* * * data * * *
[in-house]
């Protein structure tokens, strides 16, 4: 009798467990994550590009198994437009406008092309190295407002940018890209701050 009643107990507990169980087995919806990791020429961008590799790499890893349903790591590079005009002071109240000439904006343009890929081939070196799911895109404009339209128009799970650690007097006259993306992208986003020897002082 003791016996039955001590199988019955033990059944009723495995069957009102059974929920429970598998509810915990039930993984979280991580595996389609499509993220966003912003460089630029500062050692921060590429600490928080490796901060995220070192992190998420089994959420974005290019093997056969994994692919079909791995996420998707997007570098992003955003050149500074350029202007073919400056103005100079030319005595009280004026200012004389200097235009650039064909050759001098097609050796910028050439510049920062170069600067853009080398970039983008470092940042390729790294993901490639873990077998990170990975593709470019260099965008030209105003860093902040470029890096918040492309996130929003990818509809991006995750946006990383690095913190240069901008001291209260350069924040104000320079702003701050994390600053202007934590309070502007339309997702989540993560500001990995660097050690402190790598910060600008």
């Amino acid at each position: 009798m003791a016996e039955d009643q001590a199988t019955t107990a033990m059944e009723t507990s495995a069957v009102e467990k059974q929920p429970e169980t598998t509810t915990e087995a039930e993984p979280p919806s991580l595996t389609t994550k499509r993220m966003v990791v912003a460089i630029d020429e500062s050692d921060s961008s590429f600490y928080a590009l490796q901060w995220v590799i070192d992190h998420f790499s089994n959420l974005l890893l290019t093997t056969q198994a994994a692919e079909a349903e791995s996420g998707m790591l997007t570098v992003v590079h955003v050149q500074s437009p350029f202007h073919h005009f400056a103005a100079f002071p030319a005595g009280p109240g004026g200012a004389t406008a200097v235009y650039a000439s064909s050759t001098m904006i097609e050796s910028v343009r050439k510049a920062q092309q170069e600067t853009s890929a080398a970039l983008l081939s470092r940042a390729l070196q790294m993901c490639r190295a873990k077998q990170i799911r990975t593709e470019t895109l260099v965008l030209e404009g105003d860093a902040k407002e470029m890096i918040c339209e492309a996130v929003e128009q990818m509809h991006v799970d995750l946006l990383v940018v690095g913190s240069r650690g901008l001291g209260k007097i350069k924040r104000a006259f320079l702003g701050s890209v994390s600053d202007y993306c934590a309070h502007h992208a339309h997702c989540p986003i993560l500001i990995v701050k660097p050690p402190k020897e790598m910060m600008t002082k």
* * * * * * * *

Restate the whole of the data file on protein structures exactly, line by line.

[in-house]
């Protein structure tokens, strides 16, 4: 009798467990994550590009198994437009406008092309190295407002940018890209701050 009643107990507990169980087995919806990791020429961008590799790499890893349903790591590079005009002071109240000439904006343009890929081939070196799911895109404009339209128009799970650690007097006259993306992208986003020897002082 003791016996039955001590199988019955033990059944009723495995069957009102059974929920429970598998509810915990039930993984979280991580595996389609499509993220966003912003460089630029500062050692921060590429600490928080490796901060995220070192992190998420089994959420974005290019093997056969994994692919079909791995996420998707997007570098992003955003050149500074350029202007073919400056103005100079030319005595009280004026200012004389200097235009650039064909050759001098097609050796910028050439510049920062170069600067853009080398970039983008470092940042390729790294993901490639873990077998990170990975593709470019260099965008030209105003860093902040470029890096918040492309996130929003990818509809991006995750946006990383690095913190240069901008001291209260350069924040104000320079702003701050994390600053202007934590309070502007339309997702989540993560500001990995660097050690402190790598910060600008």
């Amino acid at each position: 009798m003791a016996e039955d009643q001590a199988t019955t107990a033990m059944e009723t507990s495995a069957v009102e467990k059974q929920p429970e169980t598998t509810t915990e087995a039930e993984p979280p919806s991580l595996t389609t994550k499509r993220m966003v990791v912003a460089i630029d020429e500062s050692d921060s961008s590429f600490y928080a590009l490796q901060w995220v590799i070192d992190h998420f790499s089994n959420l974005l890893l290019t093997t056969q198994a994994a692919e079909a349903e791995s996420g998707m790591l997007t570098v992003v590079h955003v050149q500074s437009p350029f202007h073919h005009f400056a103005a100079f002071p030319a005595g009280p109240g004026g200012a004389t406008a200097v235009y650039a000439s064909s050759t001098m904006i097609e050796s910028v343009r050439k510049a920062q092309q170069e600067t853009s890929a080398a970039l983008l081939s470092r940042a390729l070196q790294m993901c490639r190295a873990k077998q990170i799911r990975t593709e470019t895109l260099v965008l030209e404009g105003d860093a902040k407002e470029m890096i918040c339209e492309a996130v929003e128009q990818m509809h991006v799970d995750l946006l990383v940018v690095g913190s240069r650690g901008l001291g209260k007097i350069k924040r104000a006259f320079l702003g701050s890209v994390s600053d202007y993306c934590a309070h502007h992208a339309h997702c989540p986003i993560l500001i990995v701050k660097p050690p402190k020897e790598m910060m600008t002082k």